PVD coatings: Thermal evaporation and sputtering deposition
PVD coating techniques use physical processes to deposit thin films on surfaces. These films offer an extremely convenient way to obtain desirable surface characteristics without having to completely change the material of a product. The layers can be as thin as only thousandths of a nanometer and can transform all types of surfaces to resist corrosion, decrease friction, increase hardness, and much more.
In this article, we will explore the two most common methods of physical vapor deposition used to apply PVD coatings, thermal evaporation and sputtering deposition.
PVD method 1: Thermal evaporation
Thermal energy is used to vaporize the target material so it can be used to deposit thin film onto the substrate. Deposited materials may include pure metals, non-metals, oxides, and nitrides. This process offers a high level of control over film properties like thickness, adhesion, stress, and grain structure. Compared to other PVD and CVD techniques, thermal evaporation has one of the highest deposition rates.
A typical thermal evaporation system consists of the following components:
- Substrate(s) and target
- Heat source
- Vacuum pump
- Pressure controller / Gate valve
- Deposition rate monitor
- RGA (optional)
Thermal evaporation requires a very high vacuum of about (1×10-6 to 1×10-9 Torr). The required vacuum level depends on purity needs and the required mean free path. While differing in some specifics such as level of vacuum, the following three steps are common to all thermal evaporation setups:
- Vaporization: The target material is first placed into a crucible at the bottom of the vacuum chamber. A heat source (tungsten filament or electron beam) is then used to sublime or boil the target material into a vapor.
- Transport from target to substrate: The vaporized target material forms a vapor plume which travels to the substrate, installed directly above the target. Maintaining a stable, high vacuum level ensures the environment is free from contamination, and a mean free path ensures a virtually collision-free journey of the vapors from the target to the substrate.
- Deposition and nucleation: Since the substrate’s surface is at a relatively low temperature, the vapors condense when they come in contact with it. Condensation is followed by nucleation, creating the first thin film layer. This process is carried out until the desired film thickness is reached.
Thermal evaporation methods
Thermal evaporation also has subtypes, differentiated by method of vaporizing the target material. Methods include molecular beam epitaxy (MBE), electron beam deposition, flash evaporation and resistive evaporation.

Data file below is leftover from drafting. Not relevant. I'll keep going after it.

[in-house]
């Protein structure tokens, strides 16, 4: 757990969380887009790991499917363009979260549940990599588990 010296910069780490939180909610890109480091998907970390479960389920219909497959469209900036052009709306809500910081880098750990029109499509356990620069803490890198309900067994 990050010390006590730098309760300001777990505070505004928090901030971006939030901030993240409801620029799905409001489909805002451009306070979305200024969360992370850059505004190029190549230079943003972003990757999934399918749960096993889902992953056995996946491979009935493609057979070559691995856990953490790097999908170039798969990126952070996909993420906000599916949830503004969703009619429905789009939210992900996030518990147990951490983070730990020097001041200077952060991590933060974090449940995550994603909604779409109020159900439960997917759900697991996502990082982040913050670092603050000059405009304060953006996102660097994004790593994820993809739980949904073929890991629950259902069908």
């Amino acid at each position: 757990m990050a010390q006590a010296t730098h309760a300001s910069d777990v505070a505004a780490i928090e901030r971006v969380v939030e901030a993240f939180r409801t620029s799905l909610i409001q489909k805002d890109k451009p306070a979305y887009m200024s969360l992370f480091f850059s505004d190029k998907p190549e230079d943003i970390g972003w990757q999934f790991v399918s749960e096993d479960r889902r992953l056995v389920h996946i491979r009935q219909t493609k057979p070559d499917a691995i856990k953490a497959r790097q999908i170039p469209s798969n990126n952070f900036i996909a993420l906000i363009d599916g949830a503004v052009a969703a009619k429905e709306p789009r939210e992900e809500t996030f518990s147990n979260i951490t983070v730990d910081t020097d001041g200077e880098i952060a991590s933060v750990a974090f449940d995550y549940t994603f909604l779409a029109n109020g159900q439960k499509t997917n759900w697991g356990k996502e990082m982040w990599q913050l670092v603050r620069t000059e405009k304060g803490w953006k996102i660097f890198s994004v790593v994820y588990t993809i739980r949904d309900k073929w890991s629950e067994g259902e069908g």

Thermal evaporation is most often used to deposit electrically conductive metallic layers on solar cells, OLED displays and thin-film transistors. It is also used in the manufacturing process of aluminum PET films.
PVD method 2: Sputtering deposition
Sputtering deposition is a line of sight process like thermal evaporation, however it uses energized gas molecules to deposit thin films on the substrate and provides better step coverage. This method can be used to deposit metals, non-metals, alloys, and oxides.
A typical sputtering system consists of the following components:
- Substrate(s) and target
- Cathode and anode
- Mass flow controllers
- Pressure controller/gate valve
- Vacuum pump
- Quartz crystal
Sputtering is performed at relatively low vacuums of 0-0.03 Torr and argon is the most commonly used gas due to its high molecular weight. The three basic steps of sputtering deposition follow:
- Vaporization: The target is connected to the cathode, which causes the free electrons to accelerate away from it. These electrons then collide with the argon molecules, knocking electrons from the outermost shells and leaving positively charged argon ions (responsible for the plasma glow). As the argon ions accelerate towards the cathode and collide with the target, they knock off (sputter) target molecules.
- Transport from target to substrate: The target molecules absorb a part of the kinetic energy from the argon ions, propelling them towards the substrate and forming a vapor stream. A stable vacuum level is crucial at this stage to ensure a high quality thin film.
- Film growth: The sputtered target molecules stick to the substrate and form the thin film coating. The rate of deposition can be optimized by controlling the flow rate of the inert gas.
Different sputtering processes like radio frequency, DC, pulsed DC, and magnetron sputtering are categorized based on the type of power supply used. A special technique called reactive sputtering is used to when depositing chemical compounds.
The earliest sputtering application is the production of computer hard disks. Sputtering is now used extensively in integrated circuit processing, production of anti-reflective or high emissivity film coated glass, cutting tool coatings, and coating of CDs and DVDs.
Improving pressure control in your deposition setup
Alicat integrated vacuum controllers are equipped with a dedicated vacuum sensor and control pressure with NIST-traceable accuracy to ±0.125% of full scale. These units are built to easily replace the vacuum sensor, controller module, and gate valve in your system. We also offer mass flow controllers specifically made to easily drop into your pre-existing setup, with 30 ms response times and accuracy to 0.5% of reading.
Get in touch with an applications engineer and learn more about upgrading your deposition setup to produce high quality, repeatable PVD coatings.